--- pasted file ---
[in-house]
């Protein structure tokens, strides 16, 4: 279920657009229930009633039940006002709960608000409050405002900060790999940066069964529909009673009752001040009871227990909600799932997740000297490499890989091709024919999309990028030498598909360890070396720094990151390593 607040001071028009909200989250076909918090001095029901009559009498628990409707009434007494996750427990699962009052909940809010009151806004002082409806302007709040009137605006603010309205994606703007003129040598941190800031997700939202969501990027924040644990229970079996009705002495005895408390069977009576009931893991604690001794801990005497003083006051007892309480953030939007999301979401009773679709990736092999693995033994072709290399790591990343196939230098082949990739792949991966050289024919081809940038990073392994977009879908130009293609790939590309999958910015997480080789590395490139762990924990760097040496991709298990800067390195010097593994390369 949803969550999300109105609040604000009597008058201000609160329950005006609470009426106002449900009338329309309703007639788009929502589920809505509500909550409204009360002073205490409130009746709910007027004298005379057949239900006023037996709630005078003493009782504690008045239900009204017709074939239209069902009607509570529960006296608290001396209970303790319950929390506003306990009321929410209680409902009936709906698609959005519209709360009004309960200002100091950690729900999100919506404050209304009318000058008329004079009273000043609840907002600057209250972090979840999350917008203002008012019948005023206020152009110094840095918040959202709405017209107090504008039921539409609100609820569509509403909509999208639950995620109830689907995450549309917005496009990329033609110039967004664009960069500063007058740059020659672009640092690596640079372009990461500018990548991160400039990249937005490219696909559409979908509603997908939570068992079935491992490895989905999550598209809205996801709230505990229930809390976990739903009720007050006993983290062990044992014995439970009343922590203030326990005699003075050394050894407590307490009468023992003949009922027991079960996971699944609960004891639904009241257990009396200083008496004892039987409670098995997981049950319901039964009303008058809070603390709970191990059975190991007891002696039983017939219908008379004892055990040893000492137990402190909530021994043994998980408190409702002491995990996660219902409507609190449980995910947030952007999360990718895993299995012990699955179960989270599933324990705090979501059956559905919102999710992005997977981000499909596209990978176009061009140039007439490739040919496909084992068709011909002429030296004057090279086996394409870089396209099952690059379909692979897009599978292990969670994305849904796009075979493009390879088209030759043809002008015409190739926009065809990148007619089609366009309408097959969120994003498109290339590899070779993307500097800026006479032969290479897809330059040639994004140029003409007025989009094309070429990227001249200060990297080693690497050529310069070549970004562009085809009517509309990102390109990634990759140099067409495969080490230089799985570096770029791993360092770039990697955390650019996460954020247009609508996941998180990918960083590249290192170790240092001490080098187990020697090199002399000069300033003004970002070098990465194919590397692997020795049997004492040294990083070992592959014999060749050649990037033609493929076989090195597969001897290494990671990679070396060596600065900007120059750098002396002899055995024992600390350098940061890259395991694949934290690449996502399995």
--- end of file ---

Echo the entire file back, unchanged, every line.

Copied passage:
[in-house]
């Protein structure tokens, strides 16, 4: 279920657009229930009633039940006002709960608000409050405002900060790999940066069964529909009673009752001040009871227990909600799932997740000297490499890989091709024919999309990028030498598909360890070396720094990151390593 607040001071028009909200989250076909918090001095029901009559009498628990409707009434007494996750427990699962009052909940809010009151806004002082409806302007709040009137605006603010309205994606703007003129040598941190800031997700939202969501990027924040644990229970079996009705002495005895408390069977009576009931893991604690001794801990005497003083006051007892309480953030939007999301979401009773679709990736092999693995033994072709290399790591990343196939230098082949990739792949991966050289024919081809940038990073392994977009879908130009293609790939590309999958910015997480080789590395490139762990924990760097040496991709298990800067390195010097593994390369 949803969550999300109105609040604000009597008058201000609160329950005006609470009426106002449900009338329309309703007639788009929502589920809505509500909550409204009360002073205490409130009746709910007027004298005379057949239900006023037996709630005078003493009782504690008045239900009204017709074939239209069902009607509570529960006296608290001396209970303790319950929390506003306990009321929410209680409902009936709906698609959005519209709360009004309960200002100091950690729900999100919506404050209304009318000058008329004079009273000043609840907002600057209250972090979840999350917008203002008012019948005023206020152009110094840095918040959202709405017209107090504008039921539409609100609820569509509403909509999208639950995620109830689907995450549309917005496009990329033609110039967004664009960069500063007058740059020659672009640092690596640079372009990461500018990548991160400039990249937005490219696909559409979908509603997908939570068992079935491992490895989905999550598209809205996801709230505990229930809390976990739903009720007050006993983290062990044992014995439970009343922590203030326990005699003075050394050894407590307490009468023992003949009922027991079960996971699944609960004891639904009241257990009396200083008496004892039987409670098995997981049950319901039964009303008058809070603390709970191990059975190991007891002696039983017939219908008379004892055990040893000492137990402190909530021994043994998980408190409702002491995990996660219902409507609190449980995910947030952007999360990718895993299995012990699955179960989270599933324990705090979501059956559905919102999710992005997977981000499909596209990978176009061009140039007439490739040919496909084992068709011909002429030296004057090279086996394409870089396209099952690059379909692979897009599978292990969670994305849904796009075979493009390879088209030759043809002008015409190739926009065809990148007619089609366009309408097959969120994003498109290339590899070779993307500097800026006479032969290479897809330059040639994004140029003409007025989009094309070429990227001249200060990297080693690497050529310069070549970004562009085809009517509309990102390109990634990759140099067409495969080490230089799985570096770029791993360092770039990697955390650019996460954020247009609508996941998180990918960083590249290192170790240092001490080098187990020697090199002399000069300033003004970002070098990465194919590397692997020795049997004492040294990083070992592959014999060749050649990037033609493929076989090195597969001897290494990671990679070396060596600065900007120059750098002396002899055995024992600390350098940061890259395991694949934290690449996502399995």